Restoring the Glass-Steagall Act is no minor issue. The public deserves the right to know who is lurking in the shadows behind these articles. Restoring the legislation was included in both the Republican and Democratic platforms last year. The debate’s outcome will determine whether the U.S. financial system and the U.S. economy will survive the next major debacle on Wall Street. The public was kept in the dark until 2011 that the financial system and U.S. economy only survived the 2008 crash because the Federal Reserve was secretly pumping $16 trillion in almost zero interest loans to Wall Street and its foreign brethren from 2007 through at least the middle of 2010. The Troubled Asset Relief Program (TARP), whose details were publicly disclosed, represented a tiny portion of the actual, massive bailout.
Glass-Steagall legislation was enacted in 1933 and kept the U.S. financial system safe for 66 years until its repeal in 1999. It was put in place in 1933 as the stock market was on its way to losing 90 percent of its value following the 1929 crash and after the U.S. Senate had spent three years intensely investigating the Wall Street corruption that had caused the crash. It was wisely decided by Congress and President Franklin Delano Roosevelt that the new legislation would ban banks holding insured deposits backstopped by the taxpayer from being housed under the same roof with Wall Street’s casino-like investment banks and brokerage firms, which had a jaded history of blowing themselves up. Nine short years after the repeal of Glass-Steagall, century old iconic names on Wall Street lay in ruins and their demise and interconnectedness led to the worst economic crisis in the United States since the Great Depression.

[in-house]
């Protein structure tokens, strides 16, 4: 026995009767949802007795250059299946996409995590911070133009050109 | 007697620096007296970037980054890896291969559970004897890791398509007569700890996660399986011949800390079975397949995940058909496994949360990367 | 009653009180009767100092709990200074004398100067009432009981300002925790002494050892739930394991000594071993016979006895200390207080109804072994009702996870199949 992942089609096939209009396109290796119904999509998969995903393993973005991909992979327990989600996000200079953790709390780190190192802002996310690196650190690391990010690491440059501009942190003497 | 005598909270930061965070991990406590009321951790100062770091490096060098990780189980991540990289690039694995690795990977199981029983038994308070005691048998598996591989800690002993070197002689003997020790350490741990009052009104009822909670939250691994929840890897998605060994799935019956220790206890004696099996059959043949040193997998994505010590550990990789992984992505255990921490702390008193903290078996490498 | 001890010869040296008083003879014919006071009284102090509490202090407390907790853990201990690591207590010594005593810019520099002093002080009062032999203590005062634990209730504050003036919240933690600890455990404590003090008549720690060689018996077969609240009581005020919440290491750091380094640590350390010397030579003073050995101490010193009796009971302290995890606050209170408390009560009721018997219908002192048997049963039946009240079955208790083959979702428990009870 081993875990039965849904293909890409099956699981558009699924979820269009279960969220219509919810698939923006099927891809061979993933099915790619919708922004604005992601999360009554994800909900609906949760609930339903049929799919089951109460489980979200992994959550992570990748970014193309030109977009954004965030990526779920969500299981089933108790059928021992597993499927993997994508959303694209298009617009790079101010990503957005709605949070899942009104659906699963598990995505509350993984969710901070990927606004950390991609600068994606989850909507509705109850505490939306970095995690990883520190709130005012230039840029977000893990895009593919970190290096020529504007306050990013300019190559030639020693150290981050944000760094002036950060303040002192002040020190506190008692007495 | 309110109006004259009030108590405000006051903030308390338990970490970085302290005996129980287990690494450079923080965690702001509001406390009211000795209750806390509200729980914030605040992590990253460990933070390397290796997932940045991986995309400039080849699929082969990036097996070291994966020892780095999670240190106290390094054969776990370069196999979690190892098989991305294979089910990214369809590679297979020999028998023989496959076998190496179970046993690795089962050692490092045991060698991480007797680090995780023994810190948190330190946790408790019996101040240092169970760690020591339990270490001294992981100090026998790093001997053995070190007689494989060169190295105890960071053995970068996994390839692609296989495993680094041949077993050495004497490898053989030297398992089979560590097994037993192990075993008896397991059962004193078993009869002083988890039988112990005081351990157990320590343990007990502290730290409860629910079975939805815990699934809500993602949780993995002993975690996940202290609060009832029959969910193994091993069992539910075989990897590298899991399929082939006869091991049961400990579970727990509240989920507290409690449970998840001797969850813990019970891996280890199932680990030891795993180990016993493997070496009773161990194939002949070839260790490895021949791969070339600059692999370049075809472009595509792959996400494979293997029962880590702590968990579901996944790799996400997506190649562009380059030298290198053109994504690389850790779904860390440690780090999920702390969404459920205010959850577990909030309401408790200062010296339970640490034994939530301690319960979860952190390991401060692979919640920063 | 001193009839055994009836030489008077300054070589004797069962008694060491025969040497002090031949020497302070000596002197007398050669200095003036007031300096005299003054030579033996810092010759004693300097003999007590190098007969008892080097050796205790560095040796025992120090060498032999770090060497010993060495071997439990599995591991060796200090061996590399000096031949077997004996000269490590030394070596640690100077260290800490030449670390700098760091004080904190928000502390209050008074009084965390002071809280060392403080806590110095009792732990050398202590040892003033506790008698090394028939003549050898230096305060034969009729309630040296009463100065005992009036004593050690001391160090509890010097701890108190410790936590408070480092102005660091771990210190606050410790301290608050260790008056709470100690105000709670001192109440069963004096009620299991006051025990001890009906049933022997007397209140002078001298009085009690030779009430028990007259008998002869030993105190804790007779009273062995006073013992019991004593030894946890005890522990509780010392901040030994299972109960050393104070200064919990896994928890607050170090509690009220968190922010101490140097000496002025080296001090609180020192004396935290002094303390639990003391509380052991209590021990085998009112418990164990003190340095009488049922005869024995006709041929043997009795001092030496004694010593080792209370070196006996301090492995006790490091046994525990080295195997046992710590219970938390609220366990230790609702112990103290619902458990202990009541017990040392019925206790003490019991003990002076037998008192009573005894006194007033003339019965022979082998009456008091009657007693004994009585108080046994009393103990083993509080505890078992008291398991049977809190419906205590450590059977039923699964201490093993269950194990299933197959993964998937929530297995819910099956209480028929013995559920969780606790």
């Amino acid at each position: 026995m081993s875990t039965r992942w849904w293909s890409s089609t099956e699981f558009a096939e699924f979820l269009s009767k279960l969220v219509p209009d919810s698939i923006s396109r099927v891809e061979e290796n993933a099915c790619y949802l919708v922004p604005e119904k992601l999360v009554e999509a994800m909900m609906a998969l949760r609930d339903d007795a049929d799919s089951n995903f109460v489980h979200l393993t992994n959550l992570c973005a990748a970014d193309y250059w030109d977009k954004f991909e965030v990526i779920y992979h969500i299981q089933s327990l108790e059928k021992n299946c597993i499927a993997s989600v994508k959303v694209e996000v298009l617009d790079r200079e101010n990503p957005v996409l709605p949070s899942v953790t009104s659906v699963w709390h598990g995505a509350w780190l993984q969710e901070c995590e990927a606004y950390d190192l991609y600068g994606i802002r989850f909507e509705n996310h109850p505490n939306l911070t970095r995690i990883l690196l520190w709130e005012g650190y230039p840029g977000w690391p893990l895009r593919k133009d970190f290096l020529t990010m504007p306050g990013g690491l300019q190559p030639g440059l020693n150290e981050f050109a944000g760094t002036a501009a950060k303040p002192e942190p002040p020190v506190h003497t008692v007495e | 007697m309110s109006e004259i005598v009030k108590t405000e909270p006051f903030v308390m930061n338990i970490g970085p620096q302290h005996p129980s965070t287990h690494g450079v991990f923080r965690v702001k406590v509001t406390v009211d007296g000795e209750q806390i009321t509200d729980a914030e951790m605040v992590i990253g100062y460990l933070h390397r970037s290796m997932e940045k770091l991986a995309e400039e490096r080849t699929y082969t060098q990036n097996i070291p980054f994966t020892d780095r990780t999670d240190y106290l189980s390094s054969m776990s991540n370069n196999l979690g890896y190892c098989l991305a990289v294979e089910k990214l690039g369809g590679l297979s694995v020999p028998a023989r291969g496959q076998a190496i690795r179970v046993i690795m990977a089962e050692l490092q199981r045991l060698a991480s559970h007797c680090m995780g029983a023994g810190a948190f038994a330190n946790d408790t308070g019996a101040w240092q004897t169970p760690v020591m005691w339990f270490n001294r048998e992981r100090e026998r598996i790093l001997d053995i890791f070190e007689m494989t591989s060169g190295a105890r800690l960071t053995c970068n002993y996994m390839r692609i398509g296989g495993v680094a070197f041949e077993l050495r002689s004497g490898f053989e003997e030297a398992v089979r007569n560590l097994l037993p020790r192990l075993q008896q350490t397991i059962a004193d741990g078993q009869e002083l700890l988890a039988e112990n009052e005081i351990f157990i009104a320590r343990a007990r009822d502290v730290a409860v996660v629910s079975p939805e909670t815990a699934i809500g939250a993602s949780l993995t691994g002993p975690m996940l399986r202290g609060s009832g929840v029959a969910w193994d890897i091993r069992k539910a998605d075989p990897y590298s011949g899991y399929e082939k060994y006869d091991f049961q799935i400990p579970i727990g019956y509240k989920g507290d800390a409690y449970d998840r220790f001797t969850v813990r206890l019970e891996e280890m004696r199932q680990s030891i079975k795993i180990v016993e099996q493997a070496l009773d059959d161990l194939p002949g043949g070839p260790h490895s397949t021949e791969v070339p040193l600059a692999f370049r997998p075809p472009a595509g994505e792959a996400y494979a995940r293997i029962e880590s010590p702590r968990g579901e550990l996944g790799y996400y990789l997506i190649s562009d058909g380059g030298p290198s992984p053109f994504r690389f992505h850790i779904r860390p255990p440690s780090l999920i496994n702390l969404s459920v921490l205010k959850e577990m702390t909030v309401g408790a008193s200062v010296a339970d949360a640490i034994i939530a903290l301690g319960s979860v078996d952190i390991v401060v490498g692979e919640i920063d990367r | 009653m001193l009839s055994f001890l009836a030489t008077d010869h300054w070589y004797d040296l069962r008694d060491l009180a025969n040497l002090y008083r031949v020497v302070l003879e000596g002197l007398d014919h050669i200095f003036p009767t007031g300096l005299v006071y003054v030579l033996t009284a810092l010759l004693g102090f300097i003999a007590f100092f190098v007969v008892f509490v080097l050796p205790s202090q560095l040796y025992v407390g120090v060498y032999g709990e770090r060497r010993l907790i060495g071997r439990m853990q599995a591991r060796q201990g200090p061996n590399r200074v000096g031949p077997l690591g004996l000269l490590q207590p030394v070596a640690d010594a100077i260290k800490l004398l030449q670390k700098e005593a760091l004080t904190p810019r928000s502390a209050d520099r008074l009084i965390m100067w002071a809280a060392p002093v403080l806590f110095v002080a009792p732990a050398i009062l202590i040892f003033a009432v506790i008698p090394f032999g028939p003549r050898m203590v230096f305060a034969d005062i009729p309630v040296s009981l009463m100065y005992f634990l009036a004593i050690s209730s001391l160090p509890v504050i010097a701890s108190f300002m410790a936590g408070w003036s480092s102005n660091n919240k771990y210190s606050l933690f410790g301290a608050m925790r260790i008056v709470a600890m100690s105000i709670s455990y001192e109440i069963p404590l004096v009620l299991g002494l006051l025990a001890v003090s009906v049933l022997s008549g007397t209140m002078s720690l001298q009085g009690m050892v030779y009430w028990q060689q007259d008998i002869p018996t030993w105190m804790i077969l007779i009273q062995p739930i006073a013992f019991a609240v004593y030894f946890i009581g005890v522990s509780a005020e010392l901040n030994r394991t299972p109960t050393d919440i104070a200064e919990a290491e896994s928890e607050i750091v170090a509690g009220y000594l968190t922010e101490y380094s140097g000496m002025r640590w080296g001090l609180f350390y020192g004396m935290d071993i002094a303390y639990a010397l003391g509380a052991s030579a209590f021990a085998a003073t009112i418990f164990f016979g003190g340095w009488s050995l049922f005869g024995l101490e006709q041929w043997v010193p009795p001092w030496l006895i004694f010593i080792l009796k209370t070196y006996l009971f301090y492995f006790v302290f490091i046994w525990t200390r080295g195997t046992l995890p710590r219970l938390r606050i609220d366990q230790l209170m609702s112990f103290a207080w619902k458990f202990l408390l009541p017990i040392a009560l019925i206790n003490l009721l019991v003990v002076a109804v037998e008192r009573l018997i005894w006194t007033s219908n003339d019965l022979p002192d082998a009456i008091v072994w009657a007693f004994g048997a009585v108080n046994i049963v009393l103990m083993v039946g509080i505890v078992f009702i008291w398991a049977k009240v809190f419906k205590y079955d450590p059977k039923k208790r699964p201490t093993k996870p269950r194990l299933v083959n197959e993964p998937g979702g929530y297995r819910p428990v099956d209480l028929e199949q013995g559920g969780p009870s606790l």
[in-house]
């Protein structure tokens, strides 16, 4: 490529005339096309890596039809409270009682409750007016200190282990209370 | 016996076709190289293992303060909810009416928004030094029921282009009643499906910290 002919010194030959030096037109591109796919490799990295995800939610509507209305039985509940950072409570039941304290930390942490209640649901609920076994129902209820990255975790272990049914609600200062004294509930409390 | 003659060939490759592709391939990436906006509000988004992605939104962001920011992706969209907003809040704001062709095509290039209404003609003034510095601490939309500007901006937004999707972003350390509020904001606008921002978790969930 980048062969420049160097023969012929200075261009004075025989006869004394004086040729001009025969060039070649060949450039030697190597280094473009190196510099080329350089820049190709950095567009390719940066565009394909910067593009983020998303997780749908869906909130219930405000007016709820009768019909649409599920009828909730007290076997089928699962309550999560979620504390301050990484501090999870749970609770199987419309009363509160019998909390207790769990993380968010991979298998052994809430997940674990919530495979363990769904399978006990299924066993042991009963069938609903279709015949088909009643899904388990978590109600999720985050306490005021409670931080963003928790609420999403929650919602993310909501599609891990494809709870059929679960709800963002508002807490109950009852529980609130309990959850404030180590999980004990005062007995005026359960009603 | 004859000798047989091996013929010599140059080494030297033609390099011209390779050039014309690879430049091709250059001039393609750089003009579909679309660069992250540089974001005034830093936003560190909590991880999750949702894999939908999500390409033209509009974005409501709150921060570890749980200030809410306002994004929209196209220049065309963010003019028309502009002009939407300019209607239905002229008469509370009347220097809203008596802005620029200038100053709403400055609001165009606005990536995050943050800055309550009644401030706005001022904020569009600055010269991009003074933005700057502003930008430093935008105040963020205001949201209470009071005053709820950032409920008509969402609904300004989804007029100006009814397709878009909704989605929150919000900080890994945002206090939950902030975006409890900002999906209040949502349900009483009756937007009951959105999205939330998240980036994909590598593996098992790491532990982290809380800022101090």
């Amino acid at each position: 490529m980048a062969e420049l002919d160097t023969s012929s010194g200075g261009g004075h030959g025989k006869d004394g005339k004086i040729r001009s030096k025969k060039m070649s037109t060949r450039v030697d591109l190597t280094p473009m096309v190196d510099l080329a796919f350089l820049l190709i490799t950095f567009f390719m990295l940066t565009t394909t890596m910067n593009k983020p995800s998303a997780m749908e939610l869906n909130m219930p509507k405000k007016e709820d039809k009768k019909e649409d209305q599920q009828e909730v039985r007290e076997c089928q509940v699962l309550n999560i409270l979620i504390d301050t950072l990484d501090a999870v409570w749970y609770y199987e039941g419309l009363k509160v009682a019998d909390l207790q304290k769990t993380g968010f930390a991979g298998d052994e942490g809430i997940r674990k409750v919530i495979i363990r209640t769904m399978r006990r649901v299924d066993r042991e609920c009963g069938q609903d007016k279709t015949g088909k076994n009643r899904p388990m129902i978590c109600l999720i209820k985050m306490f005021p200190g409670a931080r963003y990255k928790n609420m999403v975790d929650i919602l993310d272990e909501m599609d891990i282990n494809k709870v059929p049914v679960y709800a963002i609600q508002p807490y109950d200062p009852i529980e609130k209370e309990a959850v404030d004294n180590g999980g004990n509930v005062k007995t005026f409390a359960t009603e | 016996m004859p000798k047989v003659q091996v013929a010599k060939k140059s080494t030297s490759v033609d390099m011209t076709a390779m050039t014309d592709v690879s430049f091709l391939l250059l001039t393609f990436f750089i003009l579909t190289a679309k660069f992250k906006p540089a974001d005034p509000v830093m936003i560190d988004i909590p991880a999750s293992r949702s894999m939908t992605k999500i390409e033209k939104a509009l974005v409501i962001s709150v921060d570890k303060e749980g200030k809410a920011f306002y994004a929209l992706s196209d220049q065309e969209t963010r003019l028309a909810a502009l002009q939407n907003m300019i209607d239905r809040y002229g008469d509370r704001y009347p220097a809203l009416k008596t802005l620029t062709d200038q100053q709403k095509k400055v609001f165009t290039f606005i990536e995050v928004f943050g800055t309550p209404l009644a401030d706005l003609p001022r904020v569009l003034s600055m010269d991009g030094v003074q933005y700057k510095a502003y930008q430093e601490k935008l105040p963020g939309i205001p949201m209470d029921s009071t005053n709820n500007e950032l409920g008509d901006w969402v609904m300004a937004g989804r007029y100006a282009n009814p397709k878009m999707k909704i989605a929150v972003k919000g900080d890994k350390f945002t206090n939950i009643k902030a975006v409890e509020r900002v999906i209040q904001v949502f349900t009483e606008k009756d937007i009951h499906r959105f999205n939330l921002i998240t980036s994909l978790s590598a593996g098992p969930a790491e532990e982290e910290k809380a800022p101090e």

Sorkin’s grossly erroneous position is that none of the Wall Street firms that failed owned insured depository banks so Glass-Steagall was irrelevant to the crash. He has specifically mentioned Lehman Brothers, Merrill Lynch and AIG as having nothing to do with the repeal of Glass-Steagall. But, in fact, they all did own FDIC-insured banks at the time of the crash, holding billions of dollars in insured deposits backstopped by the taxpayer. And Citigroup, parent of the sprawling insured retail bank, Citibank, and its 2,000 investment and insurance-related subsidiaries, was the poster child for the wreckage caused by the repeal of Glass-Steagall. Citigroup became insolvent during the crash and received the largest taxpayer bailout in the history of finance: more than $2.5 trillion in low cost loans, equity infusions and asset guarantees.
In yesterday’s piece by Golombek, he parrots Sorkin with this:
“In fact, knocking down the walls between financial services didn’t help cause the financial meltdown so much as help contain it. None of the institutions that ended up doing the most to prompt the financial meltdown was a financial hybrid.”
Last year, Dimon said on CNBC that the repeal of Glass-Steagall “had nothing to do with the crisis” of 2008.
It’s time to find out exactly whom Golombek speaks for and who is funding his voice.